Notice: Do not re-enter the exact number of an answer.
The conversion scale of the pseudo units decibel (dB) and neper (Np)
|Neper is a unit used to express ratios, such as gain, loss, and relative values.
Note 1: The neper is analogous to the decibel, except that the Naperian base
2.718281828 is used in computing the ratio in nepers.
Note 2: The value in nepers is given by Np = ln (x1 / x2), where x1 and x2 are the
values of interest, and ln is the natural logarithm, i.e., logarithm to the base e.
Note 3: One neper Np ≡ 20 / (ln10) = 8.685889638 dB.
Note 4: The neper is often used to express voltage and current ratios, whereas
the decibel is also used to express power ratios.
Note 5: Like the decibel dB, the Np is a dimensionless unit.
Note 6: The ITU recognizes both units.
|The other likely candidate for the base of the log is e = 2.718281828, which has
nice properties in equations, etc., and just seems to fall out of all sorts of natural
phenomena - unlike 10, which is popular because we got 10 fingers. Using e as
your base leads to a less common unit called the neper (Np). Neper is the Latin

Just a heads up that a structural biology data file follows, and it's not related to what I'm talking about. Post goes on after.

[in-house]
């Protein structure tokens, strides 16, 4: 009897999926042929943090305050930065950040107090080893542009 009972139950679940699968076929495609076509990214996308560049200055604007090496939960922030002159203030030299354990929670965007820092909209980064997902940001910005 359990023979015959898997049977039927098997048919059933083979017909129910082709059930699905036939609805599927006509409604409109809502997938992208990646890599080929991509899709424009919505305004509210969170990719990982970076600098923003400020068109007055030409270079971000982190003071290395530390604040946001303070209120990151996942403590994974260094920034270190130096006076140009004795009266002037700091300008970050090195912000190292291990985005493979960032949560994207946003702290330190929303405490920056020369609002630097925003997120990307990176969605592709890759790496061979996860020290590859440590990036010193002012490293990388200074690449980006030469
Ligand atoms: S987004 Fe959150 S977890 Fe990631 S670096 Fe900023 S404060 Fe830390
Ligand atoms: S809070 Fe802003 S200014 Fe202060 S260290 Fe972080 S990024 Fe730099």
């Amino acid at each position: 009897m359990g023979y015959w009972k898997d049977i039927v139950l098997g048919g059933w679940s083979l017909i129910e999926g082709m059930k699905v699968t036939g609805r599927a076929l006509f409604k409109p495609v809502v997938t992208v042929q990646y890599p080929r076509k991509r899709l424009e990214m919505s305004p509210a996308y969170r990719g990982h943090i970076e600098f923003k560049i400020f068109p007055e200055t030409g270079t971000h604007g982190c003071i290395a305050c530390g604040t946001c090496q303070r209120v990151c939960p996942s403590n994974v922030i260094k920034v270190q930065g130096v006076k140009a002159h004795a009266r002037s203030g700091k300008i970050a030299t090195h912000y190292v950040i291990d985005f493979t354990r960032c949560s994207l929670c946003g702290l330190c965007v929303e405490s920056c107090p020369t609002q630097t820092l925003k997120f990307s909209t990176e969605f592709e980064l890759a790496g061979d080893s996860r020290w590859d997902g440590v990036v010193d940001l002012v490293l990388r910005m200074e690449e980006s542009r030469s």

form of Napier, the guy who popularized the use of logs for computation
(viz. Napier's bones). Nepers are used with voltage (or magnitude) ratios, so
watch out when converting back and forth between nepers and dB. Decibel
and neper have a fixed linear ratio to each other.
1 dB ≡ ln(10) / 20 Np = 0.115129255 Np
Conversion from dB to Np:
Np value ≡ dB value × ln (10 ) / 20 = dB value × 0.115129255
Conversion from Np to dB:
dB value ≡ Np value × 20 / ln (10) = Np value × 8.685889638
x2 is the reference value.
John Napier of Merchiston (1550 - 4 April 1617) - also signed as Neper, Nepair - named Marvellous Merchiston, was a Scottish landowner known as a mathematician, physicist, astronomer and astrologer.
Conversion: bel, decibel, centibel, and millibel
|The Bel is no physical size, but says only that it is the value of the logarithm of a ratio. Sound pressure level (SPL) is the ratio of sound pressure in comparison to a reference sound pressure, the threshold of hearing (0.00002 Pa = 20 µPa).|